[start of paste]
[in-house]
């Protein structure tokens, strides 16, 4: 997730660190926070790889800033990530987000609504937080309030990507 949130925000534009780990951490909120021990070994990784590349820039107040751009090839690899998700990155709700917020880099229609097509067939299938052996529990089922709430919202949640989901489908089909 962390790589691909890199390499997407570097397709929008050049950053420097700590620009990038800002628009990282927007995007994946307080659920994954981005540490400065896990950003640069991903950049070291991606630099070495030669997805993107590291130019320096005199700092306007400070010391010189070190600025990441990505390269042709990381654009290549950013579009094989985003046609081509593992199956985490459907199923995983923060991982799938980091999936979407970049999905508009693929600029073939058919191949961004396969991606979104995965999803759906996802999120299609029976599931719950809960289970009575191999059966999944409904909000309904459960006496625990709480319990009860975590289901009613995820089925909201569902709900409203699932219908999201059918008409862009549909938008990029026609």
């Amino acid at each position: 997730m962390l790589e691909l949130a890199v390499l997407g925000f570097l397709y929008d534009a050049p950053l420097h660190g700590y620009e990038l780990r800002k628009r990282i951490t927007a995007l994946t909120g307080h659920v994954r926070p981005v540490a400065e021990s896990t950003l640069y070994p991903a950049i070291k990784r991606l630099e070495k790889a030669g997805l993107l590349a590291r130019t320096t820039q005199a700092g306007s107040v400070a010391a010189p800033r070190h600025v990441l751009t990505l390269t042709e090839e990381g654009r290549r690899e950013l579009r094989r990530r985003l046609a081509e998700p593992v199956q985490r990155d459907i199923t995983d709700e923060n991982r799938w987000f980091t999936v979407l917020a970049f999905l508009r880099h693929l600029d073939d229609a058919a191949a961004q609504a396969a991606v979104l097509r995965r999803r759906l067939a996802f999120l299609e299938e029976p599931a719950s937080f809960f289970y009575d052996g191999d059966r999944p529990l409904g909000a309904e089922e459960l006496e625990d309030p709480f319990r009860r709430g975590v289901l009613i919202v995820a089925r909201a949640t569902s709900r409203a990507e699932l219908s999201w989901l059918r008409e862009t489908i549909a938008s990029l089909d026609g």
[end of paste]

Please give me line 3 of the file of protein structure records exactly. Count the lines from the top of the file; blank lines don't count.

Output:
């Amino acid at each position: 997730m962390l790589e691909l949130a890199v390499l997407g925000f570097l397709y929008d534009a050049p950053l420097h660190g700590y620009e990038l780990r800002k628009r990282i951490t927007a995007l994946t909120g307080h659920v994954r926070p981005v540490a400065e021990s896990t950003l640069y070994p991903a950049i070291k990784r991606l630099e070495k790889a030669g997805l993107l590349a590291r130019t320096t820039q005199a700092g306007s107040v400070a010391a010189p800033r070190h600025v990441l751009t990505l390269t042709e090839e990381g654009r290549r690899e950013l579009r094989r990530r985003l046609a081509e998700p593992v199956q985490r990155d459907i199923t995983d709700e923060n991982r799938w987000f980091t999936v979407l917020a970049f999905l508009r880099h693929l600029d073939d229609a058919a191949a961004q609504a396969a991606v979104l097509r995965r999803r759906l067939a996802f999120l299609e299938e029976p599931a719950s937080f809960f289970y009575d052996g191999d059966r999944p529990l409904g909000a309904e089922e459960l006496e625990d309030p709480f319990r009860r709430g975590v289901l009613i919202v995820a089925r909201a949640t569902s709900r409203a990507e699932l219908s999201w989901l059918r008409e862009t489908i549909a938008s990029l089909d026609g």